The concern in many cases is privacy. Many Pacu are bare bones work limited space as it's only a newer phenomena of bringing families there. It's also who l why things like phase 1 and 2 are established in bigger facilities. To delineate where less monitoring is needed and to aid in patients moving to the next location with their families. The first Pacu I ever worked there was literally rough space between two patients was my computer.

I am familiar with there being screens/curtains surrounding each patient. When family members are brought back they cannot see other patients. When I have been both patient and family I have never heard the presence of other family members who are with patients. Is that the situation you experience? What privacy concerns do you have?

RainMom

Specializes in PACU, pre/postoperative, ortho. Has 11 years experience. 1,113 Posts

We rarely bring family into PACU to see post-op pts. Just about the only exceptions are if there is a hold for a bed greater than 2 hrs or after hrs if we discharge home directly from PACU when phase II area is closed; we did bring family back once for a few minutes shortly after pt came out of OR because he had coded during a routine appy but that was unusual & we were able to use our separate isolation room for privacy. We have a liason that floats between PACU & family to update them regularly.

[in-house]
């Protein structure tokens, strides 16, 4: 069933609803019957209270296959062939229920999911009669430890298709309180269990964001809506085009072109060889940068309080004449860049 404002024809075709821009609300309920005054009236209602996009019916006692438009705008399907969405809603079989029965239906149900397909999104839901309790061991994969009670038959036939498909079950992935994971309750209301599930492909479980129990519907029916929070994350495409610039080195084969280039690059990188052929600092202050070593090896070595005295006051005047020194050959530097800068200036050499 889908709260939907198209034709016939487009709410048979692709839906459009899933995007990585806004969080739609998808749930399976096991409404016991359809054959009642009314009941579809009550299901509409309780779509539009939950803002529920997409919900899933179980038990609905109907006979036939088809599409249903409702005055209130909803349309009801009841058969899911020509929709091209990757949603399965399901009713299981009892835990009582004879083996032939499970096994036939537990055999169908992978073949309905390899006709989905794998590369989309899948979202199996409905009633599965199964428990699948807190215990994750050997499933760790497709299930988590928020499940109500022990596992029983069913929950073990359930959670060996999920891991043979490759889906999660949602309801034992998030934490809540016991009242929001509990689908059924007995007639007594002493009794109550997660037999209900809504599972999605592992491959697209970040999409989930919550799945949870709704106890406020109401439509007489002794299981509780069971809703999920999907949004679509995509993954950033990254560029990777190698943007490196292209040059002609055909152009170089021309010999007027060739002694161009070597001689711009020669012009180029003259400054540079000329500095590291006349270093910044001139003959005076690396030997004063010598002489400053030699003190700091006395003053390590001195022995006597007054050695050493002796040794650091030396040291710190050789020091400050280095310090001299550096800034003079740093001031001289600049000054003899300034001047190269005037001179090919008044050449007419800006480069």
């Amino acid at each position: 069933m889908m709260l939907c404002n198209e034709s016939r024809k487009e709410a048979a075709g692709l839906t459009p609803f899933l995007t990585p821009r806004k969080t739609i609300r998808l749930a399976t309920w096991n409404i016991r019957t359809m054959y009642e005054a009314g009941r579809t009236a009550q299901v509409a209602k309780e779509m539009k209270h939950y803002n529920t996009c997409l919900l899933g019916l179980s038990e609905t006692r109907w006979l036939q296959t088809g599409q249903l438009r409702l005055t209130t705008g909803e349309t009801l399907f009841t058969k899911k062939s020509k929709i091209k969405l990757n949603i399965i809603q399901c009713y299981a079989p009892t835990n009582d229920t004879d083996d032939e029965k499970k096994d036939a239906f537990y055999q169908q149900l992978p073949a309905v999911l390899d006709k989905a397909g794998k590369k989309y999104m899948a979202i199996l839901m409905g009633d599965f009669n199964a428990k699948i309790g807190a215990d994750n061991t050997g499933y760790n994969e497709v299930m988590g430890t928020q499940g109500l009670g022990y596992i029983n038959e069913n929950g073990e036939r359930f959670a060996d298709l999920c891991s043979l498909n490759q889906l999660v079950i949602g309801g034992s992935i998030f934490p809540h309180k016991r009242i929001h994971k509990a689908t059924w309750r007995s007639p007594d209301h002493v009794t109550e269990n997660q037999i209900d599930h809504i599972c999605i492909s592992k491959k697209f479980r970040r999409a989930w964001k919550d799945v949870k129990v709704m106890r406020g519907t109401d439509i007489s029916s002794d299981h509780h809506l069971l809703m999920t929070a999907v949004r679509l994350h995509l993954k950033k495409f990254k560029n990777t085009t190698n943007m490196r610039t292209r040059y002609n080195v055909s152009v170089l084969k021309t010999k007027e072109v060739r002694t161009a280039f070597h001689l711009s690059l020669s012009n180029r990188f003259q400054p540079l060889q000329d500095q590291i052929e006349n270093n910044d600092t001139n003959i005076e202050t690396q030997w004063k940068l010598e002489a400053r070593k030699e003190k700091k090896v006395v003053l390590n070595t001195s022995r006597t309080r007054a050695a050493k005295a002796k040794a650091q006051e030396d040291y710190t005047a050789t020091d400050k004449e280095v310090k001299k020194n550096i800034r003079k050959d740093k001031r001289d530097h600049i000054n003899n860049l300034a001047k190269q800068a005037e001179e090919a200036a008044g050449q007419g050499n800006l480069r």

We also prep inpts for OR. We do allow family to stay with them until they go back but try to keep them separate from the general PACU area. Never fails though, half of them will wander out to ask questions or just come to stand & gape at what's going on with the other pts until they are directed back to their own family member. Drives me bonkers & I can't imagine having every pt's family visiting.

djmatte

djmatte, ADN, MSN, RN, NP

Has 7 years experience. 1,160 Posts

I am familiar with there being screens/curtains surrounding each patient. When family members are brought back they cannot see other patients. When I have been both patient and family I have never heard the presence of other family members who are with patients. Is that the situation you experience? What privacy concerns do you have?